To understand the traditional detective genre, visit the Classic Crime Fiction website. (external website)Read the history of detective fiction, the hardboiled detective (external website) and the golden age of detective fiction (external website).

The Life and Crimes of Harry Lavender both supports and subverts the traditionally male hard boiled detective through inferential choices of language and a feminist, first person point of view presented by the female detective, Claudia Valentine.

Activity
Note the gender of all the pronouns and consider how they affect and influence the reader. How does Day subvert our expectations? Why?

“A lot of the book is engendered by the first page,” says Day. “The reader settles down and relaxes and thinks this is hard-boiled; then there’s that one pronoun that turns everything around…

She could have been a man dressed up in a woman’s clothing but I concentrated on creating her femaleness and making her a competent detective.”

Source: Weekend Australian 25-26th March 1989 p6

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Linking the Text to the Elective:

Read the Elective overview.

Day says “I love the play of language and the sense of language as a system. I want people to be aware, when they’re reading a book that they are looking at language as a system and how it builds up signification. There are parallels between reading the book and ‘reading’ the city.”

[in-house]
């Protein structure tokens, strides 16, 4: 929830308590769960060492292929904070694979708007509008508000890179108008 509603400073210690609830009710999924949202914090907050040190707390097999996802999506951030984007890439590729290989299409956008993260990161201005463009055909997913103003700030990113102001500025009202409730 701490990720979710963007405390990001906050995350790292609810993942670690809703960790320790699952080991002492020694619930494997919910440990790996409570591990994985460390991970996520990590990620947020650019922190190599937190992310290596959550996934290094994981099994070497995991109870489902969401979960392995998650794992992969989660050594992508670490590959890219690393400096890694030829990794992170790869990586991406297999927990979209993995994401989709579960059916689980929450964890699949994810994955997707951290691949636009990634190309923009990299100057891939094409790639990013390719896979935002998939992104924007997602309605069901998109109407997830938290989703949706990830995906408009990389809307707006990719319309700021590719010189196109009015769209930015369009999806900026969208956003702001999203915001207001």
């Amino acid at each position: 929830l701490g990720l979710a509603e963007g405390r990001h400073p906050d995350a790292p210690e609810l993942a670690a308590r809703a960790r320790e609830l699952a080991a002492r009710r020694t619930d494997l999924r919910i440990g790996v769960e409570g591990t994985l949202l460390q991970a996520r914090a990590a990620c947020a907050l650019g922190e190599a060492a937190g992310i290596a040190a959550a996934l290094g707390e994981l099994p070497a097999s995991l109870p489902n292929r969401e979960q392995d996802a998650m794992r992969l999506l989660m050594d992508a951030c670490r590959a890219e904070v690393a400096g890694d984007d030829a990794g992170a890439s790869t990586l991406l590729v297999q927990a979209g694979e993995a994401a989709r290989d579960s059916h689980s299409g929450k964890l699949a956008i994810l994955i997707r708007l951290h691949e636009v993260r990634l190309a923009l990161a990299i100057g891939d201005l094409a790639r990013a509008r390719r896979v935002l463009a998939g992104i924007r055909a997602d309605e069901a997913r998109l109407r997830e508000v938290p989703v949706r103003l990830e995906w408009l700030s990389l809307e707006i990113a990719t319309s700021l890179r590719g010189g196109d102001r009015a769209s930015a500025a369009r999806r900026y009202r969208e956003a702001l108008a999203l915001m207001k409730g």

Source: Weekend Australian 25-26th March 1989 p6

Day’s novel, at times, is a glowing travel brochure of Sydney juxtaposed with the seamy underworld and crime.

Day’s stylistic devices are the primary and expected narrative, which focuses on the death and subsequent investigation of Mark Bannister, by the detective. The other stylistic device and secondary narrative is a segmented view of the biography – The Life and Crimes of Harry Lavender – written by Mark Bannister.

Consider how Day develops the crime fiction genre through her use of:

How do these developments help the reader to understand and develop some feeling of sympathy for Harry’s life?

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Setting:

setting
http://www.flickr.com/photos/sacharules/ (external website)

Day follows traditional or golden age detective fiction of using personal experience for the background and setting.

In an interview with Stuart Coupe in Mean Streets No. 1 October 1990 pp56-58

Day responded to the question of whether Harry Lavender was intended as a crime novel.

“I wanted to write a novel about Sydney and it seemed to me that a detective character could present lots of different aspects of the city because of their mobility and the fact they get to talk to lots of people. As an afterthought I decided to make my private eye a female to make it different.”

As you read…

  1. Compare and contrast the view of the city experienced by Claudia Valentine and Harry Lavender respectively. Why is this significant?
  2. Day personifies the city. Discuss whether this adds to or detracts from the structure of the typical crime genre.
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Characters: